From Iceland — Óttar Martin Norðfjörð

Óttar Martin Norðfjörð

Óttar Martin Norðfjörð

Published December 7, 2007

When did you get the idea to write this book?
The idea first came to me when I was in Scotland, studying for a Master’s degree in Philosophy. It first came to me on an airplane really, on the way to Scotland, when I noticed that every passenger on the plane was either reading Dan Brown or [Icelandic crime novelist] Arnaldur Indriðason. I had just published a book of poetry, and I thought to myself, ‘what am I doing? Why should I have to pigeonhole myself like that, writing for this small audience only?’ I had ideas for other kind of books as well, but I was very arrogant towards that kind of literature, and it took me a while to figure out that there is a difference between what the general public wants to read, and a poetry book that a group of 50 literature friends of yours wants to read. So I decided to swallow my pride, take this seriously and try this genre. Although I’ve always enjoyed reading crime novels, I couldn’t see myself writing them. But, since I had an idea for a book, which is the book I wrote, I decided to do it.
So, you felt a prejudice against this genre?
Yes I did. It’s interesting, and I could discuss this with you all day. You write a poetry book, nobody buys it, but you get a little respect from the literature elite for being the broke artist, thinking outside the box. But there are many prejudices; I had them, partly from the literature elite and cultural apostles, against this genre of literature. This is not really considered literature.
Personally, I thought The Da Vinci Code was an incredibly poor book, and I was a little surprised at how much your book was influenced by that formula. When I read it, I started to develop my own theory that once you had decided to do this sell-out, for lack of a better term, you then just decided to take it all the way.
I read The Da Vinci Code, and I really didn’t like it. It is embarrassingly badly written. But I’m not blind; I could see what effect it had on people. I decided to follow in Dan Brown’s path, but that was also because it fitted the subject, the idea I had for the plot. With the idea I had, I think it was inevitable that the book would be shaped in the
The Da Vinci Code mould, no matter how much or how little influence that book had had on me. Once I realised that, I had no hesitation in borrowing from that formula.
The book reads as though it is written with the idea of being developed into a movie [and in fact, Icelandic film production company Zik Zak has bought the rights to develop a movie from the book]
Yes, it is. There are a lot of cliffhangers and it should be an easy adaptation, so it’s no coincidence that Zik Zak has bought the rights to the story. That’s the bottom line; this is a ‘user-friendly’ book. It’s just that there is such a divide between the general public and the literati. Until now, I have only been writing for very small cultural readership, trying to break up the form. This book is the total opposite. It is geared towards the public. I doubt anyone will think about this book two days after reading it. It is essentially the same as seeing a Hollywood blockbuster. And I’m OK with that. I don’t understand why you always have to position yourself on one side of that divide. I have come to realise that this is exactly how publishing houses work. They publish bestsellers to finance the publication of fine literature. Everyone thinks that is OK, but as soon as a writer does the same thing, people don’t agree.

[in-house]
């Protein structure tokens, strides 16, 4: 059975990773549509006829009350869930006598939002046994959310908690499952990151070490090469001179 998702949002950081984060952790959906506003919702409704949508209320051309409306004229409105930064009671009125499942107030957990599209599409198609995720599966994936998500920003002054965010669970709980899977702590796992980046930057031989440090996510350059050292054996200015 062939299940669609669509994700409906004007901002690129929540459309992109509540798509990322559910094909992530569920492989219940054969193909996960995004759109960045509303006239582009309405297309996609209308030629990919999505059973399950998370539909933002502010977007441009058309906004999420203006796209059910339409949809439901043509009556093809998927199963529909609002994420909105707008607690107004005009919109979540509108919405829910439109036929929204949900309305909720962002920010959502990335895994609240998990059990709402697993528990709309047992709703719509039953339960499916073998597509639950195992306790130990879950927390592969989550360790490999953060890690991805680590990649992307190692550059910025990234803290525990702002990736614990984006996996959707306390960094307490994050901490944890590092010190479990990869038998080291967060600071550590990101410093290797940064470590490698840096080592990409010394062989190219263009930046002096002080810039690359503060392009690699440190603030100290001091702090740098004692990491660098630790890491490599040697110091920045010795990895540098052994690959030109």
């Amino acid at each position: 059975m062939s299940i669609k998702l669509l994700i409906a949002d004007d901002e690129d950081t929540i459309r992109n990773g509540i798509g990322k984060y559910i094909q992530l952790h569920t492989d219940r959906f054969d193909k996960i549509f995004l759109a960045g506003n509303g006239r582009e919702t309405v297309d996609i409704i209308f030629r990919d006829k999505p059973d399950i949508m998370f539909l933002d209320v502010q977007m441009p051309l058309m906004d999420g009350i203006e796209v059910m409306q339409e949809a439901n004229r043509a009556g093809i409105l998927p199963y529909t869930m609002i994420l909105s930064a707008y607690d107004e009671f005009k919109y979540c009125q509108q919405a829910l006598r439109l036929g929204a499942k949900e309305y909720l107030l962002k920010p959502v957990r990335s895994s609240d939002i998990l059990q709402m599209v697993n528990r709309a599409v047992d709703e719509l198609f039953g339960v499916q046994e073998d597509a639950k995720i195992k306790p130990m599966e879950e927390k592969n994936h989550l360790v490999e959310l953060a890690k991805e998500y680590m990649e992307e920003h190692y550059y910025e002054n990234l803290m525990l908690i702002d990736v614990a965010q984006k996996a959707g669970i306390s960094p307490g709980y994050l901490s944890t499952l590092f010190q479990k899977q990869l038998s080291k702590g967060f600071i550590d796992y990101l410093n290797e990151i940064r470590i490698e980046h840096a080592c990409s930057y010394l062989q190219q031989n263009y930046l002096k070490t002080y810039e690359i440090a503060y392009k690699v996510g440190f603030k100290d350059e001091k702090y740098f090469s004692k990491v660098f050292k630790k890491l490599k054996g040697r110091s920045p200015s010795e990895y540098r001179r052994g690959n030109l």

Have you faced this prejudice from the literary elite? Are you scolded?
Not exactly scolded, but my friends ask me why I want to write shit. Coming from friends, I think that’s OK. Then you have people from the literature circles. For example, I was recently on the literature television talkshow Kiljan, and the host, Egill Helgason opened the interview with the question ‘are you joking?’ That was incredible. Let’s not think about whether I was joking or not for a moment. That is an extraordinarily loaded question and if I’m not joking, it is offensive. I told him I was not joking, that I’ve spent two years on this project and that would be a rather sick joke. Then he starts talking about the book as being clichéd, as if other Icelandic crime novelists don’t write clichés? The difference is that I am writing into an American tradition, while other Icelandic crime novelists write into a Scandinavian tradition. It seems to irritate people endlessly that I wrote this kind of book instead of a Reykjavík novel, where the hero is drunk at Kaffibarinn, finds the purpose of life and falls in love.
How does this affect you? Do you think you will write another book like that to silence your critics?
I’ve already started writing another book like this. The truth is, I had a great time writing that book. I loved doing the historical research, and creating the puzzle. This was fun, so why not do it again. But I doubt I could do this for the next 30 years. This is a formula, I don’t have any reservations about that. It is airport literature, but that’s OK. If I’m having fun writing it, I don’t mind. Although I have been a part of Nýhil, I have not agreed to only write poetry for the rest of my life.
I think on some level, this criticism stems from people’s fear of seeing someone turn their back on their ideals.
I think you are absolutely right. That is exactly the thing. You are supposed to be a struggling writer, there is a level of martyrdom, and you are supposed to suffer for your art. I think this is such a 19th-century attitude towards literature. If there is any ideal behind Nýhil, it is exactly to break these kinds of stereotypes. But I can’t escape the feeling that people think I have betrayed my true colours.

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